My Approach to Helping
I am a continuous learner. I believe and recognize that people are part of a more extensive system that includes family, community, work, culture and belief systems. Therefore, all interventions and solutions that I create considers the presence of people's belief systems, their family of origin, and work as an integral part of people's lives. I use an active manner in which I address the family organization and style by identifying with the children and parents, affirming the family strengths, monitoring interpersonal distance, and re-framing each person's perception of reality. I work hard to respect hierarchies of authority and values, people's supporting subsystems, and "speaking" the language of the family.
I use a comprehensive approach that focuses on the family system in its entirety, and not just the distressed member. I synthesize my techniques from a variety of schools of thought, including client-centered therapy, behavioral therapy, collaborative therapy, narrative therapy, solution-focused therapy, mindfulness concepts, trama-informed and cognitive behavioral therapy, and many other innovative approaches. Most recently, I am pursuing training in EMDR, and I am also engaged in the candidacy for a doctor of psychology program in organizational leadership. I continue to experiment with innovative and collaborative practices, believing that the human experience is one dominated by how people make meaning and engage in conversations using language as the medium for this exciting "transformational" (becoming) experience.
More Info About My Practice
I accept several insurance plans and will file your claim for you if you are covered by one of them. If your plan has a co-pay for office visits, I am required to collect the co-pay before our session begins. If you do not have insurance, I will ask you to pay at the end of the session. I accept cash, direct pay modes (such as bank-to-bank), Visa, and MasterCard.
Services may be covered in full, or in part by your health insurance or employee benefit plan. Please contact your insurance provider with the following questions:
Do I have mental health insurance coverage?
What is my deductible and has it been met?
How many sessions per year does my mental health benefits cover for mental health and counseling or therapy?
What is my co-pay?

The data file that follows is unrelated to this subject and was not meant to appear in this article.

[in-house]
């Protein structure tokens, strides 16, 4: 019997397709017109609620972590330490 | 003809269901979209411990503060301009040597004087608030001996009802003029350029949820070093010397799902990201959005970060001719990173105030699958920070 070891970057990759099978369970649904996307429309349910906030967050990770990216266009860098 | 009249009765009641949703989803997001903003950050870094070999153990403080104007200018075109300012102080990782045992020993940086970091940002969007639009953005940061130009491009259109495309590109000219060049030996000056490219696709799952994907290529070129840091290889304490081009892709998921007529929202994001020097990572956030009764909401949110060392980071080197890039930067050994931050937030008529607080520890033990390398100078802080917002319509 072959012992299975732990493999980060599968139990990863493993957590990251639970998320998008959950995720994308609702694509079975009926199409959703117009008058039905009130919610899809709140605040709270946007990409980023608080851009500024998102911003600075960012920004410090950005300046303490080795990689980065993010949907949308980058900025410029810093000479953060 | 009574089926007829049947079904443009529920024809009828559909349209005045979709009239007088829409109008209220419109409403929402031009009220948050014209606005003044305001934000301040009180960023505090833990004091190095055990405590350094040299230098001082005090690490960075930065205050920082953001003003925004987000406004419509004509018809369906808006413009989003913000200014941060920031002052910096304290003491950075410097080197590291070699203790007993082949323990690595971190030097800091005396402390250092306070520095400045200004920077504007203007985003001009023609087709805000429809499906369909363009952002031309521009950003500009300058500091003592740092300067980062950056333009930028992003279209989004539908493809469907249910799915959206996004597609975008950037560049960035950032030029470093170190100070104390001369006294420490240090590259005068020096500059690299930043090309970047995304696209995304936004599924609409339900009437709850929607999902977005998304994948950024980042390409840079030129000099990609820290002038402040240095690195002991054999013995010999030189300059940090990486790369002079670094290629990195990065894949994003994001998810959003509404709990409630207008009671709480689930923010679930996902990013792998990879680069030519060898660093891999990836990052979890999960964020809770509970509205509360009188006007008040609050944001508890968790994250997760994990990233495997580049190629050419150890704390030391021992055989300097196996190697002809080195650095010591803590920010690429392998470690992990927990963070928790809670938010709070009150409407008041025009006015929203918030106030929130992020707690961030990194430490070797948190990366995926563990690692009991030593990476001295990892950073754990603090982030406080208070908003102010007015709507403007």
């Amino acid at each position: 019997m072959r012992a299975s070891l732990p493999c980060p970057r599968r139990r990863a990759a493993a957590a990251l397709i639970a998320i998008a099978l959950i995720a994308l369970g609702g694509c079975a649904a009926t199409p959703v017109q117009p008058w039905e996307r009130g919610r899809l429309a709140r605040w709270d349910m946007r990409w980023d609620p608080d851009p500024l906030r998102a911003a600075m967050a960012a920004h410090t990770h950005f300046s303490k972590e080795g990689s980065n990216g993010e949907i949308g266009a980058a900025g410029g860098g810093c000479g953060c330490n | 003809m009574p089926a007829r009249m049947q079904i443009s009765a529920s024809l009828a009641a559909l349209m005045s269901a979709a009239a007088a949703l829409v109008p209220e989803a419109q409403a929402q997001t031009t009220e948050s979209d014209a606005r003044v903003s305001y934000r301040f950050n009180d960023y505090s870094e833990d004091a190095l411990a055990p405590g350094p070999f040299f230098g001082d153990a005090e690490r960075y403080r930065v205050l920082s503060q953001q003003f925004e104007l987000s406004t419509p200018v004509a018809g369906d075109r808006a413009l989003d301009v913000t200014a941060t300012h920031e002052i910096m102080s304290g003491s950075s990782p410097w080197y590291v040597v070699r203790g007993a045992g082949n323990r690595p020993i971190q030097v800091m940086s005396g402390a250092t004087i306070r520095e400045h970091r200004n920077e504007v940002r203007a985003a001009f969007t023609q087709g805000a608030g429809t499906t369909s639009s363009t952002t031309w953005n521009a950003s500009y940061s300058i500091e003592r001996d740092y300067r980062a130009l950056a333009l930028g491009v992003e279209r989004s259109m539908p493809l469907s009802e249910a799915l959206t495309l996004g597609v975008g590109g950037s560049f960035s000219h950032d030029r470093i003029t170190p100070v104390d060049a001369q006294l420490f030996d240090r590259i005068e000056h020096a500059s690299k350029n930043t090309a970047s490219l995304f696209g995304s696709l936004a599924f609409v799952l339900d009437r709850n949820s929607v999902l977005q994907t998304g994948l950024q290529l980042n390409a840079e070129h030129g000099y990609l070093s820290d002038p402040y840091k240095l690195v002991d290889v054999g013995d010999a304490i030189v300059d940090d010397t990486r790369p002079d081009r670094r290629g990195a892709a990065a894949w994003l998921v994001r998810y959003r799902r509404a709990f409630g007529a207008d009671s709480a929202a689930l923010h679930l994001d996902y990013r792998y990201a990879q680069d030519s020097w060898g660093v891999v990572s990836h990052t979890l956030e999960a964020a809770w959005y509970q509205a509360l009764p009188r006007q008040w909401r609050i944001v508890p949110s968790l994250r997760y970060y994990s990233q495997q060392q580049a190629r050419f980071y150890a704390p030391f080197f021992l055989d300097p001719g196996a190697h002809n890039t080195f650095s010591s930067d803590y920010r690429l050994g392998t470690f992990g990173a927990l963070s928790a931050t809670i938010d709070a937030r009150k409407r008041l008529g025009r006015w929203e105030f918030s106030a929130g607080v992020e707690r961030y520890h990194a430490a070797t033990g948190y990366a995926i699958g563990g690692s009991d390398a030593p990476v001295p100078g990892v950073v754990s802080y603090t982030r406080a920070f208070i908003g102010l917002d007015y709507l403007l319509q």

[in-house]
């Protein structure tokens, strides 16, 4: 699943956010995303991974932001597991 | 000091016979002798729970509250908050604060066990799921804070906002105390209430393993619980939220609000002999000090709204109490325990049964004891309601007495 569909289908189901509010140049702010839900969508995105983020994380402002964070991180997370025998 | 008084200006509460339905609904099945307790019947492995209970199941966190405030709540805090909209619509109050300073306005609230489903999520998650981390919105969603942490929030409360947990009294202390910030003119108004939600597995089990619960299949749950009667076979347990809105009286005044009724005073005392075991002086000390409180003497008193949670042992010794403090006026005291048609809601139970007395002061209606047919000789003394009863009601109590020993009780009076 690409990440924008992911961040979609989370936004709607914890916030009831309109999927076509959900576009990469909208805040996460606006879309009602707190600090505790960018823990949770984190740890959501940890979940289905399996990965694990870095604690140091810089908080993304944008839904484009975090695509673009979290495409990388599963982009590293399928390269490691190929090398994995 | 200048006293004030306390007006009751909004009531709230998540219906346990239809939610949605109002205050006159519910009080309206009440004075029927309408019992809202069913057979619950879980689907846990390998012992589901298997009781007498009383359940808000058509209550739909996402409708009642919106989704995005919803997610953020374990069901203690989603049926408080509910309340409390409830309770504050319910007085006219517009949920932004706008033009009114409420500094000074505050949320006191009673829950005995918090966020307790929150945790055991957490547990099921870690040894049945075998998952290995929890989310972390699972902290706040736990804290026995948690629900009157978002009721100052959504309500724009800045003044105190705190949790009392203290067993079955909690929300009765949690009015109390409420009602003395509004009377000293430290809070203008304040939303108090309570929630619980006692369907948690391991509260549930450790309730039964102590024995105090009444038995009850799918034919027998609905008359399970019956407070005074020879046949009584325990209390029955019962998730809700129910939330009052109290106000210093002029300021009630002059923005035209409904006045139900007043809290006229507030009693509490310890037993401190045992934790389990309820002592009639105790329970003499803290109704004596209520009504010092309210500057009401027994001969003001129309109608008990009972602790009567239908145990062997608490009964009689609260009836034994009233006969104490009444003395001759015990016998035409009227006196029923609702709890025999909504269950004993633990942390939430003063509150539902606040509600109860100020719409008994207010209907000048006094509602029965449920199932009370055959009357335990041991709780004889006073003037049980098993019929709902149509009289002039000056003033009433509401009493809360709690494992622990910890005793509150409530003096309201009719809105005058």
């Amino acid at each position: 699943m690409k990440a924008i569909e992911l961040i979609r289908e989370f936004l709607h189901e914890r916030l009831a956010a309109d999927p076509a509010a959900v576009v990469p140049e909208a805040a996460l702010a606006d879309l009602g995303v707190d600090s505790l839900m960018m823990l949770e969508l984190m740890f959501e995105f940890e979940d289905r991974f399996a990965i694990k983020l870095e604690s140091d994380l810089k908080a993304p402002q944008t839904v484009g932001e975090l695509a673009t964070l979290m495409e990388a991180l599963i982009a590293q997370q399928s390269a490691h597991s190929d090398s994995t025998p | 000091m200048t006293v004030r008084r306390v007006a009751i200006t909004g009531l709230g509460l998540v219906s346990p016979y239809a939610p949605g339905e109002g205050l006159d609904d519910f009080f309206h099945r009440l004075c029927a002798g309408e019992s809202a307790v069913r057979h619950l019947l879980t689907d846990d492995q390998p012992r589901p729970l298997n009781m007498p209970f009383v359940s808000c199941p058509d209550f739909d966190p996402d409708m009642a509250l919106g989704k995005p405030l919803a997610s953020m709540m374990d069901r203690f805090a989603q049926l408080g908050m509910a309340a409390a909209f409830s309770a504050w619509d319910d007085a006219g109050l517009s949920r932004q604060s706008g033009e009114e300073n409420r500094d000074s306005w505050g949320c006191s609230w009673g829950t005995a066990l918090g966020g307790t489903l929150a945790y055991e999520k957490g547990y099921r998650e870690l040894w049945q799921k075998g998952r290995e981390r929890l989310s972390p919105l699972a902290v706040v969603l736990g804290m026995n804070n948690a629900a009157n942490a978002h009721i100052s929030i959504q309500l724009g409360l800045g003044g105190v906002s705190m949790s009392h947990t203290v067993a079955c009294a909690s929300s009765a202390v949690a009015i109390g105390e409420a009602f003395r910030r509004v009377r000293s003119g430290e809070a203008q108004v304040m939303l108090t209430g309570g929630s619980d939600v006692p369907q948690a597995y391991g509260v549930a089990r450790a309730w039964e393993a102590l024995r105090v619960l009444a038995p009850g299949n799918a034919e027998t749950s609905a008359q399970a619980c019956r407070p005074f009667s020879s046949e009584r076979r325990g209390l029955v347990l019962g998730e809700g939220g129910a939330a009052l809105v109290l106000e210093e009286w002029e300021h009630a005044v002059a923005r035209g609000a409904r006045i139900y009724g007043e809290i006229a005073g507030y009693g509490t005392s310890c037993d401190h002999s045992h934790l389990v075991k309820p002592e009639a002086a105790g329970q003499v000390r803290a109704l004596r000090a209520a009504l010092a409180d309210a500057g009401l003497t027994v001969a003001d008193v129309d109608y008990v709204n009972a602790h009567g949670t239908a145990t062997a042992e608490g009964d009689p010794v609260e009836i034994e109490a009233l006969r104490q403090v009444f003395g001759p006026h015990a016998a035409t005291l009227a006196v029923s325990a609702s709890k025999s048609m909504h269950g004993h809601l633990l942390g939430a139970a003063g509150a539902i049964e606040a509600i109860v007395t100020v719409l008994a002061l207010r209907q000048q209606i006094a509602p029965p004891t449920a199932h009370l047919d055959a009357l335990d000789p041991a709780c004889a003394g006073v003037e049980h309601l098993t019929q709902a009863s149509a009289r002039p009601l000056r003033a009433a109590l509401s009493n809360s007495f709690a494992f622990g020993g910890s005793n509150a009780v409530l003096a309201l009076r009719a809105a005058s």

Do I need a pre-authorization? If the answer to this question is "yes," please obtain a pre-authorization code and bring it to your first session and present it to your therapist.
My rate for a 45-minute session is $90-$100. Rates for couples and family sessions are available upon request. I am also conducting Anger Management groups on a demand basis.
My Role as a Therapist
I believe the client is the expert, knower, and author of his or her stories. Subsequently, I, as the therapist will have to take a subordinate role in this interactional process, we call therapy. Adopting the Foucaultian theory that knowledge is power, with language as its tool, as a collaborative therapist, I assume a non-expert, and curious posture while relinquishing the focus of story-telling expertise to my clients.
My role in the therapeutic relationship is one of facilitator and guide in the negotiating process of the here-and-now conversation. Thus, as your therapist, I emanate empathy, concern, respect, compassion, diligence, patience, humility and curiosity during the entire process to maximize a collaborative partnership with you as the client. Besides minimizing hierarchy, it also allows me to relate with my client(s) as a way of being with them and to establish a rapport, which is such a necessity in this transformational process.
How My Own Struggles Made Me a Better Therapist
Multiple clinical examples of what a practitioner experiences underscore the importance of understanding the intrapsychic dynamics at play during therapy. This understanding allows me, as the therapist to more precisely comprehend the primary role that a personality disorder serves, as well as the function and meaning of the projections that are flung onto the therapist. With this comprehension, as the therapist, I can conceptualize counter-transference and its therapeutic meanings within the transference-countertransference matrix. Another strategy is for me to reasonably anticipate the different kinds of counter-transferences I can expect depending upon the presenting diagnosis (whether it is narcissism, borderline, or schizoid). Primarily, by ruling out the improbable diagnoses, I can craft the best treatment plan to address the presenting problems that facilitate developing a feasible goal-achievement for the client. As the client manages his or her symptoms and processes and the core effects from the abandonment of depression, the degree of projection dissipates and so does the counter-transference to the therapist. Constant debriefing with a professional helper, colleagues, and peer support have become a part of the routine for me as a practitioner (Marriage & Marriage, 2005).
The bottom line to managing counter-transference stress is through vigilant self-monitoring, staying abreast of professional education, and remaining curious as a continuous learner.